- Try to keep your regular appointments with your doctor. This is so your progress can be monitored. Your doctor will want you to have some blood tests to check on your kidney function from time to time.
- It is very important that you follow any dietary and lifestyle advice that you may have been given by your doctor, such as eating a healthy diet, not smoking, and taking regular exercise.
- Captopril may cause your skin to become more sensitive to sunlight. Use a sunscreen that protects against UVA light and has a sun protection factor (SPF) of at least 15, especially in strong sunlight or until you know how your skin reacts. Do not use sunbeds.
- If you buy any medicines, check with a pharmacist that they are suitable to take with captopril. This is because some medicines (such as anti-inflammatory painkillers and indigestion remedies) may interfere with these tablets.
- If you drink alcohol, ask your doctor for advice about taking captopril and alcohol. Alcohol will increase feelings of light-headedness and may not be recommended for you.
- If you have diabetes you may need to check your blood glucose more frequently as these tablets may lower the levels of sugar in your blood. Your doctor will advise you about this.
- If you are having an operation or dental treatment, tell the person carrying out the treatment that you are taking captopril. This is because captopril taken with an anaesthetic may make your blood pressure drop too low.
- Treatment with captopril is usually long-term unless you experience an adverse effect. Continue to take the tablets unless you are advised otherwise.
Can captopril cause problems?
Along with their useful effects, most medicines can cause unwanted side-effects although not everyone experiences them. These usually improve as your body adjusts to the new medicine, but speak with your doctor or pharmacist if any of the following side-effects continue or become troublesome.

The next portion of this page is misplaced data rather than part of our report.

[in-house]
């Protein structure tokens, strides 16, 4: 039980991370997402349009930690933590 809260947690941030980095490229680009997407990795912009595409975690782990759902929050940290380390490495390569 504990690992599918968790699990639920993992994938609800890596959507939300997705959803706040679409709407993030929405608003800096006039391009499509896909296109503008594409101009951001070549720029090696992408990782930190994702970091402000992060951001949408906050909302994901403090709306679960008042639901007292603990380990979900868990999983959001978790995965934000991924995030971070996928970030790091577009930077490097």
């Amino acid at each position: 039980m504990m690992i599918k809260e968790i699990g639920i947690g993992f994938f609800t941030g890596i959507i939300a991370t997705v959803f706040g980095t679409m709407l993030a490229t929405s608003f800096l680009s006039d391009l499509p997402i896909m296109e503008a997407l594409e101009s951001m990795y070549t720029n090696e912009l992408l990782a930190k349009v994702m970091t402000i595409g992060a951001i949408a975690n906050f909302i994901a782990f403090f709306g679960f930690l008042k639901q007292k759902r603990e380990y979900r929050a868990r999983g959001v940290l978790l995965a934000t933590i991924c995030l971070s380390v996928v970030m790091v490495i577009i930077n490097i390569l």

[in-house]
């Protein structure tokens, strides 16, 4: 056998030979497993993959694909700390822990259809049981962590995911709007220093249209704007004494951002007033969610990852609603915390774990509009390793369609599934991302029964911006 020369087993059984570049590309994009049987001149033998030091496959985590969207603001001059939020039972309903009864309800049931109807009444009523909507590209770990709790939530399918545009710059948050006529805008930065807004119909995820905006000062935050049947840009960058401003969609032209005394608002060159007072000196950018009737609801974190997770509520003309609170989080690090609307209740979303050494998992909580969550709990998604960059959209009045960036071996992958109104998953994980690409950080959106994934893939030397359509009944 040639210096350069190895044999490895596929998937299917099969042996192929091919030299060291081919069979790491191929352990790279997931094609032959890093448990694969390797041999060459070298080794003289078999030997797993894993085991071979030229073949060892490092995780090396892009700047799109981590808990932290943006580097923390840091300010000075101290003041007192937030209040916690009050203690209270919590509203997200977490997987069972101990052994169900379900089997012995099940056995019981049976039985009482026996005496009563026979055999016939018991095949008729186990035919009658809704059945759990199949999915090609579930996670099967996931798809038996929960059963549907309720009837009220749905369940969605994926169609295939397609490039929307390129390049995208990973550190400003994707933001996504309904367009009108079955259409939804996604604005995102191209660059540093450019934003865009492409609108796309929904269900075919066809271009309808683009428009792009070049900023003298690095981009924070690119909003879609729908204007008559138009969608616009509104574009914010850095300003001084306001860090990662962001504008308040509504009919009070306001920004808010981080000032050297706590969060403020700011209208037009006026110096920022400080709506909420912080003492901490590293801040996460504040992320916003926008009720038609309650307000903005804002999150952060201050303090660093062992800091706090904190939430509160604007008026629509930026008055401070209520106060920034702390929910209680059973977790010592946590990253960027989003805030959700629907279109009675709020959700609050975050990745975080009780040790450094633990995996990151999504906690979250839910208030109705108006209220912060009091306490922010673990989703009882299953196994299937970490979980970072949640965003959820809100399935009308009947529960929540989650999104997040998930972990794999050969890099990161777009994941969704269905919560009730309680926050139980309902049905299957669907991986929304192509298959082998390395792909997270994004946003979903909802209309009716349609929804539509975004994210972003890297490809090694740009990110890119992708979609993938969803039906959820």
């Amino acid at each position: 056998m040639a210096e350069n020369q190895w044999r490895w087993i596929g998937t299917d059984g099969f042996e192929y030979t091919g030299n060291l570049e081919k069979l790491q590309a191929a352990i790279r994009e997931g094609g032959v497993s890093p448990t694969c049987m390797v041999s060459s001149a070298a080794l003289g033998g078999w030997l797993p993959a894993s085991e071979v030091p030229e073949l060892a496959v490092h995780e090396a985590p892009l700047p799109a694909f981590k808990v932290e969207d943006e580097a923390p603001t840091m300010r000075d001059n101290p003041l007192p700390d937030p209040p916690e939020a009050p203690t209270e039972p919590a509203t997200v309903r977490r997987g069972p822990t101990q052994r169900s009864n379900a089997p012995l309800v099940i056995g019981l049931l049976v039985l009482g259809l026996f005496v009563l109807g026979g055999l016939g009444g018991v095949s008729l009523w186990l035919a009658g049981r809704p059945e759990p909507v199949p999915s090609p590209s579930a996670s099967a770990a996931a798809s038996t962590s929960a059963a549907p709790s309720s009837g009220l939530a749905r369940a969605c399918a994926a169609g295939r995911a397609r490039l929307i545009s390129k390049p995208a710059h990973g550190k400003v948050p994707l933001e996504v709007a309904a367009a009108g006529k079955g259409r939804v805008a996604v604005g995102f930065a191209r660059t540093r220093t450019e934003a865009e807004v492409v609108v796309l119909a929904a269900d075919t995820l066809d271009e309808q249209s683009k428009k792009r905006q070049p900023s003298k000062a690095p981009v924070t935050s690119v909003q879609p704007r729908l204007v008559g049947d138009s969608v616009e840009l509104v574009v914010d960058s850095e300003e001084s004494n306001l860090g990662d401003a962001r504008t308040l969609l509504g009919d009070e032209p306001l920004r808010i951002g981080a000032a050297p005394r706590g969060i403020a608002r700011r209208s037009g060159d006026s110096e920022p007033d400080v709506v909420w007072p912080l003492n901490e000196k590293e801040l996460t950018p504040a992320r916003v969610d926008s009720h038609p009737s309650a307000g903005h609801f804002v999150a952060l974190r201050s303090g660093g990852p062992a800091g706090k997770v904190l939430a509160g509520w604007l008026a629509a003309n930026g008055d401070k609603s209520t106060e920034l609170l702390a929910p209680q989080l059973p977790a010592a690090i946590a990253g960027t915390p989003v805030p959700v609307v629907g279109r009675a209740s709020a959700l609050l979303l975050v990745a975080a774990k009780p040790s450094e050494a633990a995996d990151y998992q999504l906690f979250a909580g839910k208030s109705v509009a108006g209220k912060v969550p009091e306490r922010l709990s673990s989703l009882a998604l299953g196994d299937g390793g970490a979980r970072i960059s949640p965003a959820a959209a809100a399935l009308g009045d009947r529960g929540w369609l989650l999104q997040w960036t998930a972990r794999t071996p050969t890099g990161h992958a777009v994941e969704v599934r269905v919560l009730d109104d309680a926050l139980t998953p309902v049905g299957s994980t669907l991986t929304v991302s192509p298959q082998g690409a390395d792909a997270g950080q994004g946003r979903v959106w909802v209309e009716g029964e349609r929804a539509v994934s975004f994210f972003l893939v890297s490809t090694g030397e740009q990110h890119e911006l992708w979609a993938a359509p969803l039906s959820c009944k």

|Common captopril side-effects - these affect less than 1 in 10 people who take this medicine||What can I do if I experience this?|
|Feeling light-headed or dizzy, especially when standing up||Getting up more slowly should help. If you begin to feel dizzy, lie down so that you do not faint, then sit for a few moments before standing. If this continues beyond the first few days, speak with your doctor|
|Dry irritating cough||If this continues, speak with your doctor, as an alternative medicine may be better for you|
|Feeling or being sick, indigestion, abdominal pain, diarrhoea||Stick to bland foods - avoid rich and spicy meals|
|Constipation||Try to eat a well-balanced diet and drink plenty of water each day|
|Itchy rash, hair thinning, difficulty sleeping, unusual taste, dry mouth||Speak with your doctor if any of these become troublesome|
Important: if you experience any of the following rare but serious symptoms, stop taking captopril and contact your doctor for advice straightaway:
- Any difficulty breathing, or swelling of your face, mouth, tongue or throat. These are signs of an allergic reaction.
- Any yellowing of your skin or whites of your eyes. These may be signs of jaundice which is a rare side-effect.
- A severe skin rash.
If you experience any other symptoms which you think may be due to this medicine, speak with your doctor or pharmacist.
How to store captopril
- Keep all medicines out of the reach and sight of children.
- Store in a cool, dry place, away from direct heat and light.
Important information about all medicines
Further reading & references
- British National Formulary; 62nd Edition (Sep 2011) British Medical Association and Royal Pharmaceutical Society of Great Britain, London
- Manufacturer's PIL, Capoten® Tablets; Manufacturer's PIL, Capoten® Tablets, E. R. Squibb & Sons Limited, electronic Medicines Compendium. Dated May 2010.
Disclaimer: This article is for information only and should not be used for the diagnosis or treatment of medical conditions. EMIS has used all reasonable care in compiling the information but make no warranty as to its accuracy. Consult a doctor or other health care professional for diagnosis and treatment of medical conditions. For details see our conditions.
|Original Author: Helen Allen||Current Version: Helen Allen||Peer Reviewer: Prof Cathy Jackson|
|Last Checked: 20/02/2012||Document ID: 3454 Version: 27||© EMIS|